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Month: February 2017

How to evaluate and implement startup ideas using Hypothesis Driven Development

This article was originally published on swombat.com in January 2011.

So you’ve come up with an interesting idea. You think it might work. You’ve sketched it out using various tools like the Business model generation  canvas, a business plan, an Excel financial model, etc. You’re still positive on the idea and think it’s probably worth giving it a shot.

What next?

One common approach is to visualise launch day and work back from there. Figure out what you need to launch some kind of initial product, and then start casting the spells and incantations required to get there (mostly in the form of code or application specifications).

A slightly better approach, which those who have tried the above method usually end up using next, after they built something that took them 6 months but was utterly useless to anyone, is to build the bare minimum that you need in order to get some users, any users, to use the system on a regular basis. This is better, and gets you feedback much more quickly than the previous method.

Even better is to aim not for something you can get people to use, but instead try to build something you can charge for immediately, even if the price is lower. This is often favoured by [Lean Startup](http://en.wikipedia.org/wiki/Lean_Startup) afficionados who haven’t quite taken the lean methodology the whole way yet.

What do all these methods have in common? They present the unfolding startup as a series of tasks to be completed to get somewhere.

Here’s a better approach.

Hypothesis-Driven Development

A startup idea is not a plan of action. A startup idea is a series of unchecked hypotheses. In essence, it is a series of questions that you haven’t completely answered yet. The process of progressing a startup from idea to functioning business is the process of answering these questions, of validating these hypotheses.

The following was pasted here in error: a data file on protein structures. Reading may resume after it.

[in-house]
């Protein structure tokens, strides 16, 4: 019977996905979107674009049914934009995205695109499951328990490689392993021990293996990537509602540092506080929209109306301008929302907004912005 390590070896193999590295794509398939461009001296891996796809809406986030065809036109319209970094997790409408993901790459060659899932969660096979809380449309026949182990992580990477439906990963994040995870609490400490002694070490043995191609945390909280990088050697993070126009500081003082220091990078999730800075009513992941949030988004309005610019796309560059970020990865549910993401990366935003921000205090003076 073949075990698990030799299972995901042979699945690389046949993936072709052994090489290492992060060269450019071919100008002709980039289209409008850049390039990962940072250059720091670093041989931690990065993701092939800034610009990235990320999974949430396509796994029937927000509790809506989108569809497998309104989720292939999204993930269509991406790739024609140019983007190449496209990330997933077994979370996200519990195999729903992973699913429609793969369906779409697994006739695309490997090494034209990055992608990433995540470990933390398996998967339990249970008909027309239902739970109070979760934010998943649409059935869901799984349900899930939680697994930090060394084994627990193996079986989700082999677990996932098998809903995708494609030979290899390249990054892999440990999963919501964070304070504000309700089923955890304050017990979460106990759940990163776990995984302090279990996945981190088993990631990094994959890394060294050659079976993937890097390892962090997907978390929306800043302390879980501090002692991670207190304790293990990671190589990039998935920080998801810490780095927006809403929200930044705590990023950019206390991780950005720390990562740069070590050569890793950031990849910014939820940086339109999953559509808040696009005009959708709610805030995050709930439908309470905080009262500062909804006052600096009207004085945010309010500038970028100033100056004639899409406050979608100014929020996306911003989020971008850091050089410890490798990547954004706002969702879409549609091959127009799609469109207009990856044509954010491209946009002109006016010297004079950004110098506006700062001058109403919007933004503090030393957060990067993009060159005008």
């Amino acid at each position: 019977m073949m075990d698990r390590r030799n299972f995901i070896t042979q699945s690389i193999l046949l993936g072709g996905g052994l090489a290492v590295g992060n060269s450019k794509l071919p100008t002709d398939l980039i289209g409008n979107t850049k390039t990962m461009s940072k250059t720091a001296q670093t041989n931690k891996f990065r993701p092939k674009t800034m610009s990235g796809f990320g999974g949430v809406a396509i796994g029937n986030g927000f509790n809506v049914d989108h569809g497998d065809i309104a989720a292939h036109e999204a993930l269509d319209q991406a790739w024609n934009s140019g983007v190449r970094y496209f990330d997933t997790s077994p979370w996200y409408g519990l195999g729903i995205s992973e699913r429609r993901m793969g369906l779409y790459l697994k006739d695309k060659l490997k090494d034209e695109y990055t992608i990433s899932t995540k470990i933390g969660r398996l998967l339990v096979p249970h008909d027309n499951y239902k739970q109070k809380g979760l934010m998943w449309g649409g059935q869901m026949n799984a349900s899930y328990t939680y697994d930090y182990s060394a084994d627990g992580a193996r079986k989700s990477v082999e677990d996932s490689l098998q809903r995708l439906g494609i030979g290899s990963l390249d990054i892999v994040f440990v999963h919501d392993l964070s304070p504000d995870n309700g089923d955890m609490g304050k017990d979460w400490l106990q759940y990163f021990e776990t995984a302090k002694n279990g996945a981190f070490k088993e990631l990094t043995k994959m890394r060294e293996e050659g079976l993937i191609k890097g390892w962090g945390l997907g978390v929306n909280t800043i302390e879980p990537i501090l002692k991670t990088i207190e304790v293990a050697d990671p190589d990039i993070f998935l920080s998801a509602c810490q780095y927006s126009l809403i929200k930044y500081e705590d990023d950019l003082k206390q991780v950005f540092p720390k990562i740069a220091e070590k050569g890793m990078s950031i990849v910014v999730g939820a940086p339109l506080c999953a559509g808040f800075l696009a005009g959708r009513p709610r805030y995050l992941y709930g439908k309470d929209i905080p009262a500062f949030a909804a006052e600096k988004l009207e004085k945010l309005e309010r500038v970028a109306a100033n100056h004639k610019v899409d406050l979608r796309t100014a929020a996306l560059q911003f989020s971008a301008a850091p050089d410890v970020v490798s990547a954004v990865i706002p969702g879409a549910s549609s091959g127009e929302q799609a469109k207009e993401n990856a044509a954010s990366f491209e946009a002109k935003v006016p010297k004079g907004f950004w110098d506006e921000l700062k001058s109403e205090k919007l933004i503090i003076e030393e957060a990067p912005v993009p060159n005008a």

Let’s consider a theoretical startup to illustrate this. Let’s say we’re looking at building “Heroku for Django”. The initial three questions for most web startups will be in the form:

  • Can I actually build it?
  • Can I get people to know about it?
  • Can I make money from it?

Often, this is the order in which they will arise, if you have some experience of web startups but are fundamentally a builder type. Making money is the last concern. “If I can get lots of passionate users who are willing to pay something, then it will probably be alright.”

To apply Hypothesis-driven development properly, you will want to order your questions by priority before proceeding. This is especially essential once you break down the questions into sub-questions and end up with dozens upon dozens of questions.

The best way to prioritise the questions is by uncertainty. An initial order for these three questions might then be:

  1. Can I make money from it?
  2. Can I get people to know about it?
  3. Can I build it?

Your own prioritisation may vary, but if you’re technical, “Can I build it?” will probably be last on the list. Of course you can build it. If you couldn’t, you would probably have discarded the idea before even getting to this stage.

Before trying to answer the questions, you first break them down into sub-questions (please note this breakdown is nowhere near exhaustive enough, it’s just an example):

  1. Can I make money from it?
    1. How much will it cost me to serve the smallest users?
      1. Which cloud platform is best for this?
      2. How many instances will I need at a minimum to run the platform?
    2. How many users will I need just to break even?
      1. How much will I be able to charge per user?
      2. What proportion of paid vs free users will I have?
      3. How well will users convert from free to paid?